Look To Windward: The Michigan Environmental Protection Act And The Case For Atmospheric Trust Litigation In The Mitten State, Jonathan M. Coumes Sep 2020

Look To Windward: The Michigan Environmental Protection Act And The Case For Atmospheric Trust Litigation In The Mitten State, Jonathan M. Coumes

Michigan Journal of Environmental & Administrative Law

Failure to address climate change or even slow the growth of carbon emissions has led to innovation in the methods activists are using to push decisionmakers away from disaster. In the United States, climate activists frustrated by decades of legislative and executive inaction have turned to the courts to force the hand of the state. In their most recent iteration, climate cases have focused on the public trust doctrine, the notion that governments hold their jurisdictions’ natural resources in trust for the public. Plaintiffs have argued that the atmosphere is part of the public trust and that governments have a …


Voting By Mail: Issues And Resources, Virginia A. Neisler Aug 2020

Voting By Mail: Issues And Resources, Virginia A. Neisler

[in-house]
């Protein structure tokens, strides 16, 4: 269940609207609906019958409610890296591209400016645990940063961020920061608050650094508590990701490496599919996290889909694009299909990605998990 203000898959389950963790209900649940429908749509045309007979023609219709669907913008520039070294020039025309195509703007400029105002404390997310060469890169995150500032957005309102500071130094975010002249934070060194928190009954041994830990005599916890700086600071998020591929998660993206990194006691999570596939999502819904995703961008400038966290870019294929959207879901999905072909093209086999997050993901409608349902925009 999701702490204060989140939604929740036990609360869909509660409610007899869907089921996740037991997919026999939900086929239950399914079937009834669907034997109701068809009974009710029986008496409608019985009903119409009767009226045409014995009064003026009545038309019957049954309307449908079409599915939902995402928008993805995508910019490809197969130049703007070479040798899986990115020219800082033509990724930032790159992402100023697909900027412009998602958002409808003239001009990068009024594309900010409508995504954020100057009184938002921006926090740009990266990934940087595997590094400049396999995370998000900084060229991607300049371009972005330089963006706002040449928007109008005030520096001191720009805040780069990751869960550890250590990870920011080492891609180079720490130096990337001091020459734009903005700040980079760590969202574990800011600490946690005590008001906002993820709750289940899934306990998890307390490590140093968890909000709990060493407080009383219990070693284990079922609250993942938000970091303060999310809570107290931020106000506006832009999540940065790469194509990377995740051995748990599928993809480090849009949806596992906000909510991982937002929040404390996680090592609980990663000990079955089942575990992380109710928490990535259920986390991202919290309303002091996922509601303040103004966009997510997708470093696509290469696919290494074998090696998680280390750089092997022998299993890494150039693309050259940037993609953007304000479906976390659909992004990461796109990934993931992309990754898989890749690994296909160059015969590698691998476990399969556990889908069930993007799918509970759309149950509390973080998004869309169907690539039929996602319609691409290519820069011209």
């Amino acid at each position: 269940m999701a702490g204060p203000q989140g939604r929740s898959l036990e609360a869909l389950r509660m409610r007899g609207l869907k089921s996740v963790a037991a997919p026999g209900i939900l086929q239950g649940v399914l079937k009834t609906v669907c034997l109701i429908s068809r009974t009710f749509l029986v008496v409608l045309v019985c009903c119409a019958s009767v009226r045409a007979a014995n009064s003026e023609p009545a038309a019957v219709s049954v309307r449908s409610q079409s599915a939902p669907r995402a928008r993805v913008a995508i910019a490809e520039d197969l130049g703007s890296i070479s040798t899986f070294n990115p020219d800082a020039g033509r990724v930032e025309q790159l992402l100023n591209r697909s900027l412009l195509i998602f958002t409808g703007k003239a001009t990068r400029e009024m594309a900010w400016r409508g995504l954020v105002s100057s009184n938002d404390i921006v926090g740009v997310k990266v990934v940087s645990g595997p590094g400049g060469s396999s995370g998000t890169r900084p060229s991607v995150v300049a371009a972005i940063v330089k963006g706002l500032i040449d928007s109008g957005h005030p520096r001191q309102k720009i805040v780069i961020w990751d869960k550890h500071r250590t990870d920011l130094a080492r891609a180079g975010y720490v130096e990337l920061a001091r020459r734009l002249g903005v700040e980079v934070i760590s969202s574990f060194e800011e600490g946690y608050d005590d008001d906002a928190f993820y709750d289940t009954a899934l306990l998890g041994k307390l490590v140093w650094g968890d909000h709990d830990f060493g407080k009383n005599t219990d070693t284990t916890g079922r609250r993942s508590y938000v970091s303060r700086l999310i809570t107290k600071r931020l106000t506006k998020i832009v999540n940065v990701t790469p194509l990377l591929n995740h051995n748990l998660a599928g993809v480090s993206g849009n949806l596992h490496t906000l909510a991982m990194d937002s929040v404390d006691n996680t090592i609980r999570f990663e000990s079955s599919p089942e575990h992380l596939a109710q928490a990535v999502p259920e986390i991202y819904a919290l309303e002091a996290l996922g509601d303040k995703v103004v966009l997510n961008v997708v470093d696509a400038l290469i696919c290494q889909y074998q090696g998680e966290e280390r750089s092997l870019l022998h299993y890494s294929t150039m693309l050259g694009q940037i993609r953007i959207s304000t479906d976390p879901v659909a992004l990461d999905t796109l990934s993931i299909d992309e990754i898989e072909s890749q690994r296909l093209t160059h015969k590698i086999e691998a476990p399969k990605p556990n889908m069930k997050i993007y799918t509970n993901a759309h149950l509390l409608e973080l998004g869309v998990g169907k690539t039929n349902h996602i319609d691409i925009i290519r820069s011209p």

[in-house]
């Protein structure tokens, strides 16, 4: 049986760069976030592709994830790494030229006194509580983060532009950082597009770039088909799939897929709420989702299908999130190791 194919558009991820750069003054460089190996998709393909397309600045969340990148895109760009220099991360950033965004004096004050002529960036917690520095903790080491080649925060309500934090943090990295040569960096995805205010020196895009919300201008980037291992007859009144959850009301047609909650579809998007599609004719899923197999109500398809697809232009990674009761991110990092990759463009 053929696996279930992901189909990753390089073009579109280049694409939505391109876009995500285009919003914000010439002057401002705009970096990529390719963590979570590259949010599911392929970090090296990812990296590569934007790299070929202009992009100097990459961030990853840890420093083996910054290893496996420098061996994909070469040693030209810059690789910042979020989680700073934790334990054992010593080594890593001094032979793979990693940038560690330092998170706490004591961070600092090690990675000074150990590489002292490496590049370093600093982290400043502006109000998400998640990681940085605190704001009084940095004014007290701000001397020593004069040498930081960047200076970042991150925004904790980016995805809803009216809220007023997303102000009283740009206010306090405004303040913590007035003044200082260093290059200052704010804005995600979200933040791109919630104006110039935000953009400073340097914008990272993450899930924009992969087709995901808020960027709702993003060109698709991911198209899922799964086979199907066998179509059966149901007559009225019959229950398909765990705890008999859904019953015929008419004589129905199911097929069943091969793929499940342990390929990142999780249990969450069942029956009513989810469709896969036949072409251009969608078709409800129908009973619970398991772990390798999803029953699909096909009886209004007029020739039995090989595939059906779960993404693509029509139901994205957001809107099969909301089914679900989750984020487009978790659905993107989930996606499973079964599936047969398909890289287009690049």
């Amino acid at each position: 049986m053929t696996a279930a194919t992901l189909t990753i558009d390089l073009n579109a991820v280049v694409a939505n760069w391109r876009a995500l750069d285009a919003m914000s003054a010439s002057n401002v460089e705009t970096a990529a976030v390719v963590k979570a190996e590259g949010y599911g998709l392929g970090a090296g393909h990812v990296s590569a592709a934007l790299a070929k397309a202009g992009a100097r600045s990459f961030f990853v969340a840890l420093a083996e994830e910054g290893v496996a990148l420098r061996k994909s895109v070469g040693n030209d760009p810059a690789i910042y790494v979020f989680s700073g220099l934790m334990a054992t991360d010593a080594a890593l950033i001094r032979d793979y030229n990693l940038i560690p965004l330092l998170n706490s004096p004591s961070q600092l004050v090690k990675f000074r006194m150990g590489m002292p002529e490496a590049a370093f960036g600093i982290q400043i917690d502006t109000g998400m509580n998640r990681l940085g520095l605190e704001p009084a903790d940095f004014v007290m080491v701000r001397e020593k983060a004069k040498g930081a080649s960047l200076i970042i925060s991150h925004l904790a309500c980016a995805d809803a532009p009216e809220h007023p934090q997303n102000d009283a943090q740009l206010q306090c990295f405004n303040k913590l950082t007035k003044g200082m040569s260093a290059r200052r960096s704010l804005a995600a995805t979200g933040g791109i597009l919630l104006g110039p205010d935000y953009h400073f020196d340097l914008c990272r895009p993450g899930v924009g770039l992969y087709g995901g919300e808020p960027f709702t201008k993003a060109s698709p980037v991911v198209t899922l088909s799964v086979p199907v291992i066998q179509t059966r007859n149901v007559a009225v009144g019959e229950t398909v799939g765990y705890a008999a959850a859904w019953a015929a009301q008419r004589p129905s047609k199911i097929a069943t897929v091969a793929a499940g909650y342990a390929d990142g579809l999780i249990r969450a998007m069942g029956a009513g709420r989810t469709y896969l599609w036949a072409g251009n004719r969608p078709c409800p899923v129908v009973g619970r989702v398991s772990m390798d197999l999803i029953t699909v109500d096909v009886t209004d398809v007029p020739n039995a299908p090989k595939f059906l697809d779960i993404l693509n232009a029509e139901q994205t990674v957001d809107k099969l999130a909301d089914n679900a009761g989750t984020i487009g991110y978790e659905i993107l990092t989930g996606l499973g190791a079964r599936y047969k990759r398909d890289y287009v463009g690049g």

Law Librarian Scholarship

As the world navigates the worst pandemic in living memory, America has been faced with the prospect of holding a federal presidential election amid a public health crisis. In the spring of 2020, when the coronavirus began to spread rapidly in the United States, election officials in many states opted to extend absentee voting deadlines or postpone elections altogether to reduce the risk of disease transmission. In anticipation of a resurgence of COVID-19 in the fall, the scheduled November election has caused concern for many officials who have searched for potential solutions to make the upcoming presidential election safer.


State Vehicle Electrification Mandates And Federal Preemption, Matthew N. Metz, Janelle London Aug 2020

State Vehicle Electrification Mandates And Federal Preemption, Matthew N. Metz, Janelle London

Michigan Journal of Environmental & Administrative Law

By requiring that new vehicles sold after a certain date be electric, states can lower drivers’ vehicle operating costs, boost local employment, and lower electric rates. But there’s a widespread perception that states can’t take advantage of these opportunities because a state vehicle electrification mandate would be preempted by federal law.

Not so.

While the Federal Clean Air Act (CAA) prohibits state regulations “relating to” the control of emissions in motor vehicles, and the Federal Energy Policy and Conservation Act (EPCA) prohibits state regulations “related to” fuel economy standards, there is a strong rationale for federal courts to reject preemption …


Discerning A Dignitary Offense: The Concept Of Equal 'Public Rights' During Reconstruction, Rebecca J. Scott Aug 2020

Discerning A Dignitary Offense: The Concept Of Equal 'Public Rights' During Reconstruction, Rebecca J. Scott